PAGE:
Friday, 5:59 AM — The Sig Pi house is alive with the sound of
frat boys screaming about getting drunk on rum slushies. Loud music has been playing all night in the next room. Blanket over my face, I contemplate how I did not see this coming.
9:53 AM — Strong beams of daylight filter in through the uncovered windows. The noise level in the house has hardly diminished. I finally give up on the idea of sleep.
As the preceding sentences might indicate, our second day in the U.P. got off to a less-than-auspicious start. I figured spending the weekend at a frat house might be a little chaotic, but wow, I was not prepared for this kind of crazy — these guys were on another level.
After going ham all night long, as the kids might say, the residents of the Sig Pi house prepared for their 8 AM broomball match by consuming copious amounts of finely crushed ice doused with rum. Rum slushie invitations were also extended to me, my brother and the friend who had made the trek to the U.P. with us, but at 6 AM we were much more interested in our (useless) attempts to get more shuteye.
As it turned out, shuteye would not be on tap until the afternoon, sometime after most of the frat's occupants had either passed out in a glorious haze or vacated the premises for some off-site activity or another. Before we'd get those much-needed naps in, however, we headed for...
12:02 PM — Brunch at Armando's Restaurant in downtown Houghton. The place is oddly empty for the Friday lunch hour. Perhaps the rum slushie epidemic has spread further than we realized.
Armando's Super Steak & Eggs option (two eggs, 10-oz. sirloin, and toast) sounded mighty tempting, but it's $17.50 price tag was more than enough to steer me away. I settled instead on some cheaper fare — eggs, bacon, sausage and a couple pancakes — and took in the old-fashioned aura of the restaurant.
The building it's housed in was originally a hotel — the Douglass House Hotel, that is, which opened its doors in 1859. Today, the location on Shelden Avenue, Houghton's main drag, is home to Armando's, the Douglass House Saloon, and some apartments up above. If their website is to be believed, the building managed to find its way onto the National Register of Historic Places at some point in time.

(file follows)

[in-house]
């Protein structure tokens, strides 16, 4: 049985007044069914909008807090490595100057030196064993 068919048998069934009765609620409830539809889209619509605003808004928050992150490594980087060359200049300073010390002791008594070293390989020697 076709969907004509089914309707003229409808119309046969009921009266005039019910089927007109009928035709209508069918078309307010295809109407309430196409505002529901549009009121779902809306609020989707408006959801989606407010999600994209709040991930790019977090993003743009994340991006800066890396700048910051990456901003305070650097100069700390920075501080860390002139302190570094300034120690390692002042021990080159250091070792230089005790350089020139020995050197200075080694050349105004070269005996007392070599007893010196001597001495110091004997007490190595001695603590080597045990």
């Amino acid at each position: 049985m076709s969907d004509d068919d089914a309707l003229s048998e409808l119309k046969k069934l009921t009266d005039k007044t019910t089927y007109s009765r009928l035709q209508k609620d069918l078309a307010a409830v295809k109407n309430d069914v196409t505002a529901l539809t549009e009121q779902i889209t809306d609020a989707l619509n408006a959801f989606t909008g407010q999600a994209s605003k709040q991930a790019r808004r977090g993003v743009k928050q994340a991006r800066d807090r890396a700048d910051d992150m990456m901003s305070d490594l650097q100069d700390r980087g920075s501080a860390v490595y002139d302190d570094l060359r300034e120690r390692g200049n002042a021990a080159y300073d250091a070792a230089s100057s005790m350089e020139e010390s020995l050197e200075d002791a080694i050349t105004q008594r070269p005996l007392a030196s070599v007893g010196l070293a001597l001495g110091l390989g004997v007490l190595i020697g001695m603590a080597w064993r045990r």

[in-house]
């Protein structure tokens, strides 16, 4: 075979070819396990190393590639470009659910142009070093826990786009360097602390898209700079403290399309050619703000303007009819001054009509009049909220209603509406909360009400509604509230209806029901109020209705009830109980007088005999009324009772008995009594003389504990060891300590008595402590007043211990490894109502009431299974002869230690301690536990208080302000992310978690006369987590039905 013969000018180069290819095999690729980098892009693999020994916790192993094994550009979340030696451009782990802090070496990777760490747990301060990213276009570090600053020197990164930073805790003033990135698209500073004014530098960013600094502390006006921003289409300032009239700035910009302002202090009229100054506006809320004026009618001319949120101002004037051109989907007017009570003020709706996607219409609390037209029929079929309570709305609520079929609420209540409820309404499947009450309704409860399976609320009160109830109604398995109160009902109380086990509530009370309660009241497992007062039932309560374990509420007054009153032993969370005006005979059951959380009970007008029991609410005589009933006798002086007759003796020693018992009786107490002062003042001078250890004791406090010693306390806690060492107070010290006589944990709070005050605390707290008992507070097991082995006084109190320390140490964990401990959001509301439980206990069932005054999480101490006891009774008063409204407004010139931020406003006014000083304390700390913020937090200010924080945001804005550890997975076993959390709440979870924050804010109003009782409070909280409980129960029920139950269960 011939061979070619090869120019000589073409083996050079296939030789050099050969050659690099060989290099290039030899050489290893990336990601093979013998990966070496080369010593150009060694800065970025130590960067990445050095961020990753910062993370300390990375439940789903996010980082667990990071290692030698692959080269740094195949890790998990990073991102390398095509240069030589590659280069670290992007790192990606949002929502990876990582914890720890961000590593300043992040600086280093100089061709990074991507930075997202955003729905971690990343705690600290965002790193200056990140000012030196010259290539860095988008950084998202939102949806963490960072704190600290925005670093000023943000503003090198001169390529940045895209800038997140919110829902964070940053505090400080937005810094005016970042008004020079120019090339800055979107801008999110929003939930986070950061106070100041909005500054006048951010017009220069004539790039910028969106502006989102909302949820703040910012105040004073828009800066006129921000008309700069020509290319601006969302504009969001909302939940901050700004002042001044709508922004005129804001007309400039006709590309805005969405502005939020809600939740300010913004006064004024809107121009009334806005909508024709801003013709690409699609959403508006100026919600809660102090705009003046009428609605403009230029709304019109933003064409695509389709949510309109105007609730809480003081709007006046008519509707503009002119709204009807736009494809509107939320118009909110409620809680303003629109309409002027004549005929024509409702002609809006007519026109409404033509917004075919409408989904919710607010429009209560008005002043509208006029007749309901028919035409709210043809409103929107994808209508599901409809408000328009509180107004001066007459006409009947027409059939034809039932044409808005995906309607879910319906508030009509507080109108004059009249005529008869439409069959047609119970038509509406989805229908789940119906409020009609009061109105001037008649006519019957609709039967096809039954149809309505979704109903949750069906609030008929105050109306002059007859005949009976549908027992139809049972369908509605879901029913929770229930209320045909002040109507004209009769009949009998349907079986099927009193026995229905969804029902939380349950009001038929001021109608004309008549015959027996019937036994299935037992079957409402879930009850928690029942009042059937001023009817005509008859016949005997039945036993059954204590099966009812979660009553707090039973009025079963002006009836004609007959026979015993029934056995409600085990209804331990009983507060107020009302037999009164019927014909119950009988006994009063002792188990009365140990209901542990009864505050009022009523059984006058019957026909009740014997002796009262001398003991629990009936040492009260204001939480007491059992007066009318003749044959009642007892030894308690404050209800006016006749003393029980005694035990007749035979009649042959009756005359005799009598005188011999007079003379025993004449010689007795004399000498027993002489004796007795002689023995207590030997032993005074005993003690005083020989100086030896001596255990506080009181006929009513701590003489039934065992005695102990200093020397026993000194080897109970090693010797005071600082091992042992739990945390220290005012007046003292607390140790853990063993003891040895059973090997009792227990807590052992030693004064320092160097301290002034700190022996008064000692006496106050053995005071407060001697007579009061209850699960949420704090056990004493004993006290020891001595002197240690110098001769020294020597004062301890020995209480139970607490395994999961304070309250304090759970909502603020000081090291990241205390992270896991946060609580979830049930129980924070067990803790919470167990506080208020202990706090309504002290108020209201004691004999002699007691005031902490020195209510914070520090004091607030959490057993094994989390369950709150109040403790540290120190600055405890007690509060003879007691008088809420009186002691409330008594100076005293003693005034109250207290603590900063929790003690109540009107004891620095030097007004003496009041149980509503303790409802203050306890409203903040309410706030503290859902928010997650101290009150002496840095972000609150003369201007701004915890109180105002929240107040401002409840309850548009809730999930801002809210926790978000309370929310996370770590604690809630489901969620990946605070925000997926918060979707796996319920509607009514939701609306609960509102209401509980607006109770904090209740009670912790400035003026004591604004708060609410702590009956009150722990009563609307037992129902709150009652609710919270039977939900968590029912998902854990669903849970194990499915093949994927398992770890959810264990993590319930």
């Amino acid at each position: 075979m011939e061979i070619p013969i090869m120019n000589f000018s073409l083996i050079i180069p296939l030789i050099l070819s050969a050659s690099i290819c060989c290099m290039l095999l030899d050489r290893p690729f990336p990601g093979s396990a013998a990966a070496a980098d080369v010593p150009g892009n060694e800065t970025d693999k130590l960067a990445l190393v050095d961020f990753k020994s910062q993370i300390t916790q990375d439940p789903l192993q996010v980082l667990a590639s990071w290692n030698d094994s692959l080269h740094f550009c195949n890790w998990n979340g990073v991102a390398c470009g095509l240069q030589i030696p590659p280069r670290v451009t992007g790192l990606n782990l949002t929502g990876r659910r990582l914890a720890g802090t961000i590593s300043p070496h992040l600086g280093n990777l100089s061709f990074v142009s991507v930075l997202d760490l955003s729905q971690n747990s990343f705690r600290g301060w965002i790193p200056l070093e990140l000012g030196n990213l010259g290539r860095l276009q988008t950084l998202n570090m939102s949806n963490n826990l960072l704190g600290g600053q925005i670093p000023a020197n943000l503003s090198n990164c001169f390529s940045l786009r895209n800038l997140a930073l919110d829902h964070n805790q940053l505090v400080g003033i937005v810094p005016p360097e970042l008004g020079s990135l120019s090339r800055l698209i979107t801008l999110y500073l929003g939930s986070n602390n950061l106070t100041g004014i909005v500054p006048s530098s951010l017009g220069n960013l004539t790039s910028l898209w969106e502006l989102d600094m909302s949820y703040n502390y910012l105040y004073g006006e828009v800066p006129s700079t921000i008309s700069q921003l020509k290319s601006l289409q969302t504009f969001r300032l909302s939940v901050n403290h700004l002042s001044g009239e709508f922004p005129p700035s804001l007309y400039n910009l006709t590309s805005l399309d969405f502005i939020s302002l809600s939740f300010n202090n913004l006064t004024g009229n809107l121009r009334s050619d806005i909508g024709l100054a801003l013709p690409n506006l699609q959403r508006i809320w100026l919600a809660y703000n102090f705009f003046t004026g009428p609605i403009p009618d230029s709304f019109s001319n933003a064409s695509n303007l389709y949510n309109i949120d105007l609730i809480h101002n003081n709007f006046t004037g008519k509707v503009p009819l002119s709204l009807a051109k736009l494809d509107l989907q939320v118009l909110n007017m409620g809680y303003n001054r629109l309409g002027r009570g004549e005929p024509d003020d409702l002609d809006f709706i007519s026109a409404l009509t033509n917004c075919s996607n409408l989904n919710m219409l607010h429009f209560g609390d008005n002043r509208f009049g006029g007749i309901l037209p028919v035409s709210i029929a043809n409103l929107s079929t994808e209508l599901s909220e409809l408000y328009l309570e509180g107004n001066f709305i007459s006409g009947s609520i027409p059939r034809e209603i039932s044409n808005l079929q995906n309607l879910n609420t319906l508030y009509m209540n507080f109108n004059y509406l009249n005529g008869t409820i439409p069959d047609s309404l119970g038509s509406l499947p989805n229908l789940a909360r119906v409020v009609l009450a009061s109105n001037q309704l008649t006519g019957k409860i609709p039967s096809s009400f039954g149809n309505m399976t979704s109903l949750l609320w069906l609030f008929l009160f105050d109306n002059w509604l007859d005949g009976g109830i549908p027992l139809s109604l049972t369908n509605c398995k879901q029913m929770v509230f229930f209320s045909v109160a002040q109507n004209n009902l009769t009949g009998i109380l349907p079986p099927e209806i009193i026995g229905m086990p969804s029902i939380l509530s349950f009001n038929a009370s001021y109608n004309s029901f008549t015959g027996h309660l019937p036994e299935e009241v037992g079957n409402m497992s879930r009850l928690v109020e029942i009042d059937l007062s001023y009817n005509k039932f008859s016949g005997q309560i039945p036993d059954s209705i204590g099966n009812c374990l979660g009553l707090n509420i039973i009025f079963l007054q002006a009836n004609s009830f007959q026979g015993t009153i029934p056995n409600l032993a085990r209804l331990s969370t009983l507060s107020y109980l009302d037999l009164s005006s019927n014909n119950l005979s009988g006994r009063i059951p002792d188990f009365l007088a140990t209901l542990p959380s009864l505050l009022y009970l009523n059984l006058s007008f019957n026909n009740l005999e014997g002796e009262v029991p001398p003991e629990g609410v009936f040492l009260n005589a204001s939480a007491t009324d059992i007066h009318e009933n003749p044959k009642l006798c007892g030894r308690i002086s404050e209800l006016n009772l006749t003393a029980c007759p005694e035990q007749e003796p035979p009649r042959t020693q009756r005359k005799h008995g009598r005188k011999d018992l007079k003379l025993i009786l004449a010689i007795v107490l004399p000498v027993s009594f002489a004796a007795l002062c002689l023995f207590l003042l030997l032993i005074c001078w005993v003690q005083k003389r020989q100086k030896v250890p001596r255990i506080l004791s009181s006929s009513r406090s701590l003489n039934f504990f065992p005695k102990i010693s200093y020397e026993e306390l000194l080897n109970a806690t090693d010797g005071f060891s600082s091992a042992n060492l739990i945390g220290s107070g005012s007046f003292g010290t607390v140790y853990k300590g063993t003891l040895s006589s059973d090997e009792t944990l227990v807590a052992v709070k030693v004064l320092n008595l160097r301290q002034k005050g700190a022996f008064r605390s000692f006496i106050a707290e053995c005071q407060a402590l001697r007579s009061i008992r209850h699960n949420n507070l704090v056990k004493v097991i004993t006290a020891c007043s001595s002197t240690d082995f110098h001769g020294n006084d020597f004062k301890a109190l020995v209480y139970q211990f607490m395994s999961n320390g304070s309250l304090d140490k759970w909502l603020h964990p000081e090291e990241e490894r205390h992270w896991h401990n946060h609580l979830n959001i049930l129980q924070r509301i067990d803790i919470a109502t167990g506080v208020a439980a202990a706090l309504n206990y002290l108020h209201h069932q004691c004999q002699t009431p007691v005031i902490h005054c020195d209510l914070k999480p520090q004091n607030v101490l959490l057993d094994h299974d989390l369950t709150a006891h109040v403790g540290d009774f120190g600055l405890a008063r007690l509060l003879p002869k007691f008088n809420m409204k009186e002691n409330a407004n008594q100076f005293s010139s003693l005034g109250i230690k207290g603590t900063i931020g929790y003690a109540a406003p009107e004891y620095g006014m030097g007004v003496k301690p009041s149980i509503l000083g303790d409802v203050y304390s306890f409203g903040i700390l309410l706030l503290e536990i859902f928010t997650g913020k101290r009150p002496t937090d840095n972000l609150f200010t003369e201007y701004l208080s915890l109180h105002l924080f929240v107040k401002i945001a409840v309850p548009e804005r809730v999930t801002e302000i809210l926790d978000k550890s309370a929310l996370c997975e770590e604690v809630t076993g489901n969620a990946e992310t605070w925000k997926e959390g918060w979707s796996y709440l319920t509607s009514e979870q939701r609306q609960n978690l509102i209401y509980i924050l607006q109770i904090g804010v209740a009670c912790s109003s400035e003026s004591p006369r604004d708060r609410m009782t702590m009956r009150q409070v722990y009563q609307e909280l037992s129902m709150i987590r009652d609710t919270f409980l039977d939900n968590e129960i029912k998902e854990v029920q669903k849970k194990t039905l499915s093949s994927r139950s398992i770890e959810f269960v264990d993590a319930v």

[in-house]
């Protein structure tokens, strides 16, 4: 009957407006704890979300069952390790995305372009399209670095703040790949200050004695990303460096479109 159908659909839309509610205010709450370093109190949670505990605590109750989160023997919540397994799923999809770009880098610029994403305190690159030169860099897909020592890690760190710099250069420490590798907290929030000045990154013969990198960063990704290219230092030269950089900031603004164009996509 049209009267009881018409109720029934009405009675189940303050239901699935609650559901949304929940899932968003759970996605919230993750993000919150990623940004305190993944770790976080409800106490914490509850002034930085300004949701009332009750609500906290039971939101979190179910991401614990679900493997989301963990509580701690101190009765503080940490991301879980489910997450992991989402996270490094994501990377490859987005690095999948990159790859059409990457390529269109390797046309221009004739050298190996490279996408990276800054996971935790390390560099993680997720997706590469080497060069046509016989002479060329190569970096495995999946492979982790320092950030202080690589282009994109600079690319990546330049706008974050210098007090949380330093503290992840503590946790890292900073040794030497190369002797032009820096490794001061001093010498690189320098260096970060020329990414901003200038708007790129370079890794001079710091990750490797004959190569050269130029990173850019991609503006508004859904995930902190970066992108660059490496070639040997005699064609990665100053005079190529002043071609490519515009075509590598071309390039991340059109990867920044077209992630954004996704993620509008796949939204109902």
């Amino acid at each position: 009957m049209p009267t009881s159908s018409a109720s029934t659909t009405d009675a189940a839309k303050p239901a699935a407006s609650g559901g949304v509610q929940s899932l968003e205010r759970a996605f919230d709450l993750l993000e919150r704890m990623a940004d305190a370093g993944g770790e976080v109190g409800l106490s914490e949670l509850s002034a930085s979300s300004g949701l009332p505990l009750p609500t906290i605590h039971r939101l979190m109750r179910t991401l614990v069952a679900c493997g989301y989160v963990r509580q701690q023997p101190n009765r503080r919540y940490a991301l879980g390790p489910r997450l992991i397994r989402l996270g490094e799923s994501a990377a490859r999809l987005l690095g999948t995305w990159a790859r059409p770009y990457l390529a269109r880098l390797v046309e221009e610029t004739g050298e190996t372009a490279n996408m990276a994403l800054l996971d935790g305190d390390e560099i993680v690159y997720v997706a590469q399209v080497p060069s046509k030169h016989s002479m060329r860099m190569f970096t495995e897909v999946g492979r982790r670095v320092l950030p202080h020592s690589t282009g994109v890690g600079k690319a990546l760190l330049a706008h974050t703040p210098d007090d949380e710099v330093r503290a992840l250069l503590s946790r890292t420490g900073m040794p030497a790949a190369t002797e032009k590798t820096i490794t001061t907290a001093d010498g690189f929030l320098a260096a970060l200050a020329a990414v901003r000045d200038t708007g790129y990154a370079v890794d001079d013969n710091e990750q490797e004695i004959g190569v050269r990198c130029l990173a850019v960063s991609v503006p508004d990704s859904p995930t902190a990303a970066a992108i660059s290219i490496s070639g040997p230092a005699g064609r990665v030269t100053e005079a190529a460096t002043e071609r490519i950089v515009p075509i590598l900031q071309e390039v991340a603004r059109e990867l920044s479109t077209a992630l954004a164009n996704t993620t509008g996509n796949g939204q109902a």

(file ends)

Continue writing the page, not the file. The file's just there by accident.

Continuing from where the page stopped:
Instead of witnessing the giant slalom-style event on Mont Ripley, taking in the snow soccer match near the Student Development Complex, or going for a dog sled ride on the lawn of the Walker Arts and Humanities Center, we went all in for a much more exciting opportunity after lunch: napping during some rare peace and quiet at the Sig Pi house.
5:36 PM — With napping and numerous rounds of Rocket League out of the way, we pile into the car for a mini road trip. Outside, it is still colder than H-E-double-hockey-sticks. The sun hangs low over the peninsula as we head north.
6:11 PM — We arrive at the Gay Bar and head straight inside (pun intended). A gaggle of snowmobilers occupies most of the establishment. T-shirts for sale hang on display inside a case against the wall. One shows a man eating a large hot dog: "I had 12 inches at the Gay Bar."
The Gay Bar seems to be about the only business that exists in Gay, Michigan — this tiny and eccentrically-named community of about 60 people on the eastern cost of the Keweenaw Peninsula. The place is named after Joseph E. Gay, one of the founders of the Mohawk and Wolverine Mining Companies, both of which were shut down by 1933. Today, the only traces of them are an old smokestack and some rubble.
Other than the novelty T-shirts for sale — another of which depicted an upside-down bar stool proclaiming "seating for four" — the Gay Bar doesn't really get too gay. The most eccentric aspect of the place, other than its name, is the little alarm above the bar that goes off when someone tries to look through the fake peep hole in the bathroom. In case you were wondering, it did happen to go off while we were there, too.
If you ever make it up that way, I would suggest the Gay Bar's fried cod. I know you can get a fish fry just about anywhere these days, but theirs is certainly excellent. After stuffing your face, you can head into the next room and either rack up a game of pool or blow some money on one of the three slot machines against the wall.
We didn't spend any time in Gay other than to grab dinner at the bar, but I bet there are a few little nooks and crannies in the area worth exploring. On a semi-unrelated note, the Wikipedias tell me that the community is well known for its Fourth of July parade. Want to take a stab at what they call it? Why, the Gay Parade, of course!
Saturday, 12:37 PM — A time warp opens up and transports us to the next day. We find ourselves sitting in Suomi, a restaurant and bakery on Huron Street in Houghton. The Finnish French toast calls to me; I swipe left and order a Western omelette.
I think, overall, we failed as explorers and true travelers on this trip — and I will be the first to admit that. Some of it may have had to do with the fact that sleep was scarce and, because of that, energy levels were low. But even then, one of my mottos while on a trip is that I can sleep when I'm dead. I guess this U.P. excursion really tested the limits of that outlook.
Given proper doses of sleep, perhaps we would have done some hiking or made another trek up to Copper Harbor to take in its icy marvels. Maybe we would have even shelled out the doe necessary to strap on some skis and race down Mont Ripley.
Unfortunately, it was not meant to be. But here's a nice sunset photo taken along highway M-2: